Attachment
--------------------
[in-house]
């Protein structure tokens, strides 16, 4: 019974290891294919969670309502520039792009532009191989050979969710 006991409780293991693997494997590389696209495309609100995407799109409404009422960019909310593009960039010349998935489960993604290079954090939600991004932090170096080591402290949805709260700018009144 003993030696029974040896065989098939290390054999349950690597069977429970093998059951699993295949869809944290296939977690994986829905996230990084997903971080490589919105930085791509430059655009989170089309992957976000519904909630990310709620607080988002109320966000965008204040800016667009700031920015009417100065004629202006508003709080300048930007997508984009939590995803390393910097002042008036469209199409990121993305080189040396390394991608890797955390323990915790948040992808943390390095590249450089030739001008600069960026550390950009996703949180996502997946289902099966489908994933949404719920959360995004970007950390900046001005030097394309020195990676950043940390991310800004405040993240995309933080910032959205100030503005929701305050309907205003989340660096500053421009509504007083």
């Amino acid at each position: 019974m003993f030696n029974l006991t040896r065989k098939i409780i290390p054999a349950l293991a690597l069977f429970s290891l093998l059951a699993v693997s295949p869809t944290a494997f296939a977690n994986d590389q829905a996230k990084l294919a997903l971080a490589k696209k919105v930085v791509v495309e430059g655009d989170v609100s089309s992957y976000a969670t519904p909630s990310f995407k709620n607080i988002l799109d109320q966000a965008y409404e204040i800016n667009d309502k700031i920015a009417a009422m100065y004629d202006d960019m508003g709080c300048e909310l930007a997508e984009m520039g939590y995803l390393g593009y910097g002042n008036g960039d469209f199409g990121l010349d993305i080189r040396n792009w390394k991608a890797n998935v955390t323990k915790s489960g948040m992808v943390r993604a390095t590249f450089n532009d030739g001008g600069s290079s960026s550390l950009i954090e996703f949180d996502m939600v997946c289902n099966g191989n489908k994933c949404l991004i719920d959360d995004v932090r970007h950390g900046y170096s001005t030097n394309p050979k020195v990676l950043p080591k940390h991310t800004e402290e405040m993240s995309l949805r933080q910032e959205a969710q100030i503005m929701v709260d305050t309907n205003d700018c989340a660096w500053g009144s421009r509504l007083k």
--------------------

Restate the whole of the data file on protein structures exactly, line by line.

[in-house]
């Protein structure tokens, strides 16, 4: 019974290891294919969670309502520039792009532009191989050979969710 006991409780293991693997494997590389696209495309609100995407799109409404009422960019909310593009960039010349998935489960993604290079954090939600991004932090170096080591402290949805709260700018009144 003993030696029974040896065989098939290390054999349950690597069977429970093998059951699993295949869809944290296939977690994986829905996230990084997903971080490589919105930085791509430059655009989170089309992957976000519904909630990310709620607080988002109320966000965008204040800016667009700031920015009417100065004629202006508003709080300048930007997508984009939590995803390393910097002042008036469209199409990121993305080189040396390394991608890797955390323990915790948040992808943390390095590249450089030739001008600069960026550390950009996703949180996502997946289902099966489908994933949404719920959360995004970007950390900046001005030097394309020195990676950043940390991310800004405040993240995309933080910032959205100030503005929701305050309907205003989340660096500053421009509504007083």
């Amino acid at each position: 019974m003993f030696n029974l006991t040896r065989k098939i409780i290390p054999a349950l293991a690597l069977f429970s290891l093998l059951a699993v693997s295949p869809t944290a494997f296939a977690n994986d590389q829905a996230k990084l294919a997903l971080a490589k696209k919105v930085v791509v495309e430059g655009d989170v609100s089309s992957y976000a969670t519904p909630s990310f995407k709620n607080i988002l799109d109320q966000a965008y409404e204040i800016n667009d309502k700031i920015a009417a009422m100065y004629d202006d960019m508003g709080c300048e909310l930007a997508e984009m520039g939590y995803l390393g593009y910097g002042n008036g960039d469209f199409g990121l010349d993305i080189r040396n792009w390394k991608a890797n998935v955390t323990k915790s489960g948040m992808v943390r993604a390095t590249f450089n532009d030739g001008g600069s290079s960026s550390l950009i954090e996703f949180d996502m939600v997946c289902n099966g191989n489908k994933c949404l991004i719920d959360d995004v932090r970007h950390g900046y170096s001005t030097n394309p050979k020195v990676l950043p080591k940390h991310t800004e402290e405040m993240s995309l949805r933080q910032e959205a969710q100030i503005m929701v709260d305050t309907n205003d700018c989340a660096w500053g009144s421009r509504l007083k």